• Land speculators operate above the law. As Sue Branford and Maurício Torres report in Mongabay, they clear forest on public lands then illegally sell the land. The land speculators use militias and hired thugs to intimidate landless peasants or anyone else claiming the land. Branford and Torres write that, “It is now through illegal ‘speculative clearance’ of public lands that the big money is to be made. Thus, deforestation becomes a business in its own right.”
  • Backed by the ruralists, congressmen have introduced amendments to provisional measures (MP 756/2016 and MP 758/2016) that would remove conservation protection from 1.2 million hectares of forest in Pará state.
  • Another bill, proposed by legislators from Amazonas state, aims to eliminate the Campos de Manicore Environmental Protection Area and reduce the size of Acari National Park, the Manicore Biological Reserve and the Urupadi and Aripuana national forests. WWF-Brazil points out that areas removed from protection correspond with proposed mining operations.
  • The Brazilian government is cutting funding to the environment ministry by 51%.
  • Climate change increases the risk of droughts in the Amazon, which increases the risk of fires and forest dieback. Forest dieback increases the risk of drought. A recent paper in Nature discusses this vicious circle and concludes that “frequent extreme drought events have the potential to destabilize large parts of the Amazon forest”.
  • A proposed series of hydropower dams on the Tapajós River that threatens the livelihoods of thousands of traditional forest communities such as the indigenous Munduruku, as well as large-scale deforestation. The 7.5-kilometre-long São Luiz do Tapajós dam would flood almost 400 square kilometres of forest and would lead to the destruction of a further 2,200 square kilometres of forest.

This week, indigenous peoples protested in front of Brazil’s Congress about the murder of indigenous peoples and government policies that result in the destruction of their land. They were met by military police who fired rubber bullets, pepper spray and flash bombs to break up the peaceful protest:


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  1. Well, one could argue that it is precisely because REDD has been delayed both in Brazil and internationally that deforestation is increasing. This article looks like a big syllogism to me.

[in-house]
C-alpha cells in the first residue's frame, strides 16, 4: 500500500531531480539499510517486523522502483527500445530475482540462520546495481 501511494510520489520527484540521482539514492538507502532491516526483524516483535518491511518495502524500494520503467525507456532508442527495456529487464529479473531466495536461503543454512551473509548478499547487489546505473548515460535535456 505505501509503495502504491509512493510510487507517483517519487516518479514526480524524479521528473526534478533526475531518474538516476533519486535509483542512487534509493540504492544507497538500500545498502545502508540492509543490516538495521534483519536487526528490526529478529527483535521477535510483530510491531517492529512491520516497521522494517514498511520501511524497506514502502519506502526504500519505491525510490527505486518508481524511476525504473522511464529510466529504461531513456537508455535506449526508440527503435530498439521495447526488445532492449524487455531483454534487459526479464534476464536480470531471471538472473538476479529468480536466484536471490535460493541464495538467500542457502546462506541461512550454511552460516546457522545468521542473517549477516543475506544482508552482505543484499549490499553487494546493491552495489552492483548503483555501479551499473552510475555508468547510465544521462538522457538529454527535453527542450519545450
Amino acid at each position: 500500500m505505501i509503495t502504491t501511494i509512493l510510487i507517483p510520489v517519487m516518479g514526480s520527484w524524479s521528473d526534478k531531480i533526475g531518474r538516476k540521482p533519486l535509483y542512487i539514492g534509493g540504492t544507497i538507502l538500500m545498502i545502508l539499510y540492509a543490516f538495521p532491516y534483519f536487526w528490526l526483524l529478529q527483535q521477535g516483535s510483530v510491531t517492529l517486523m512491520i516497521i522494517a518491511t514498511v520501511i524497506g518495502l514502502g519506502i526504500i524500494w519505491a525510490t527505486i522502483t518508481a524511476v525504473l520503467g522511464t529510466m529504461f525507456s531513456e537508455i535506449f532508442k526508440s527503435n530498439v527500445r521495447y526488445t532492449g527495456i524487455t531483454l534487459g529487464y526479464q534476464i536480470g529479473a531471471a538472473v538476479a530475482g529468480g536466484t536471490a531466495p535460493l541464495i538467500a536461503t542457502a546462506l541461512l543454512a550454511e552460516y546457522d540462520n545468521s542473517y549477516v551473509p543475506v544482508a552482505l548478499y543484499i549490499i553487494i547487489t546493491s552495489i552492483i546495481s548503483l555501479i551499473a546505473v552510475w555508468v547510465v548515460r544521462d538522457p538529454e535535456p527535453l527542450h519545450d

2. @Sylvester G – But wouldn’t you think that Norway’s more than US$1 billion in REDD payments since 2009 would have had at least some impact on deforestation? The trouble is that REDD does not address the drivers of deforestation – especially large scale infrastructure and the political power of groups like the ruralists.

  3. @Chris: Hmm. If you agree that addressing climate change requires $100 billion per year and that about 20% of that should be directed to land use, that’s $20 billion per year, or cumulatively $160 billion since 2009. Relative to that, Norway’s billions are just a drop in the ocean, and no wonder why it has little impact.
    Once again, you cannot judge a policy if has not been implemented/enforced; you can just blame the politicians/governments for their lack of action.

  4. @Silvester. “little impact”? which impact? It had no impact = money wasted, or, better said, gone to the traditional array of cronies (bureaucrats, consultants, etc.), contravening the pay-for-result principle that defines the REDD+ mechanism.
    The “policy” has not been implemented/enforced by those defined by that same policy; therefore that policy was ill-conceived, has not worked; nobody kidnapped it.

  5. REDD+ is just a neo-liberal program (i.e., public-private “partnerships” always to the benefit of the latter interest) to preserve and exploit the Amazon at the same time. Like all similar programs, it is failing the environment and traditional societies. WWF, CI, TNC, EDF, etc. are increasingly headed by former Wall Streeters that tend toward solutions that benefit private interests despite the worn out 3 legged stool discourse.

  6. @Carlo Castellani: I agree with you: little or no impact. Not arguing about that.

    Your point (and the point of the blog): “policy not implemented means policy ill-conceived” is is logically flawed. There are very good policies or standards which are never -or poorly- implemented (protected areas are typical examples where the goal is laudable, but the implementation can be poor).

    For avoidance of doubt, I am not judging the content of the article; I just point out that the logic sustaining it is wrong, and certainly defeat the purpose.